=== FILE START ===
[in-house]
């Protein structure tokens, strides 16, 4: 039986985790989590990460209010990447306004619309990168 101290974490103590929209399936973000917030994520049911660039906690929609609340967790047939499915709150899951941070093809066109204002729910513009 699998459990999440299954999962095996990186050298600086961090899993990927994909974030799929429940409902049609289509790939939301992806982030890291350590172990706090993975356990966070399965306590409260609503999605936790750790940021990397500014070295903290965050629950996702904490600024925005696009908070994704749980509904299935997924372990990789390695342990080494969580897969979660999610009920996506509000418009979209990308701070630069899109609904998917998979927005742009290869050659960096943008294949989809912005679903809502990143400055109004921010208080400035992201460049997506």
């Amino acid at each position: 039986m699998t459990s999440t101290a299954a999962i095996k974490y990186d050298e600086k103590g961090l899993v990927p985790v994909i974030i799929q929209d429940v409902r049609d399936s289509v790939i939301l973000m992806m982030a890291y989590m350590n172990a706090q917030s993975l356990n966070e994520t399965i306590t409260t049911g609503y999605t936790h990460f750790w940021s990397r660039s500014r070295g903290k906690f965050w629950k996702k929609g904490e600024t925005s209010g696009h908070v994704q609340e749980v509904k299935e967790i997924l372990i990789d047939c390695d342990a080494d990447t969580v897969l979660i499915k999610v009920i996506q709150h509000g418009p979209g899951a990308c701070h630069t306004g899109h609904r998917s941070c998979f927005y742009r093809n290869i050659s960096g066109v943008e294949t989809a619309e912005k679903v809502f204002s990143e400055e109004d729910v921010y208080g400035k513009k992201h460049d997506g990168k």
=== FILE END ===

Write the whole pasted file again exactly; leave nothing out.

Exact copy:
[in-house]
């Protein structure tokens, strides 16, 4: 039986985790989590990460209010990447306004619309990168 101290974490103590929209399936973000917030994520049911660039906690929609609340967790047939499915709150899951941070093809066109204002729910513009 699998459990999440299954999962095996990186050298600086961090899993990927994909974030799929429940409902049609289509790939939301992806982030890291350590172990706090993975356990966070399965306590409260609503999605936790750790940021990397500014070295903290965050629950996702904490600024925005696009908070994704749980509904299935997924372990990789390695342990080494969580897969979660999610009920996506509000418009979209990308701070630069899109609904998917998979927005742009290869050659960096943008294949989809912005679903809502990143400055109004921010208080400035992201460049997506």
């Amino acid at each position: 039986m699998t459990s999440t101290a299954a999962i095996k974490y990186d050298e600086k103590g961090l899993v990927p985790v994909i974030i799929q929209d429940v409902r049609d399936s289509v790939i939301l973000m992806m982030a890291y989590m350590n172990a706090q917030s993975l356990n966070e994520t399965i306590t409260t049911g609503y999605t936790h990460f750790w940021s990397r660039s500014r070295g903290k906690f965050w629950k996702k929609g904490e600024t925005s209010g696009h908070v994704q609340e749980v509904k299935e967790i997924l372990i990789d047939c390695d342990a080494d990447t969580v897969l979660i499915k999610v009920i996506q709150h509000g418009p979209g899951a990308c701070h630069t306004g899109h609904r998917s941070c998979f927005y742009r093809n290869i050659s960096g066109v943008e294949t989809a619309e912005k679903v809502f204002s990143e400055e109004d729910v921010y208080g400035k513009k992201h460049d997506g990168k």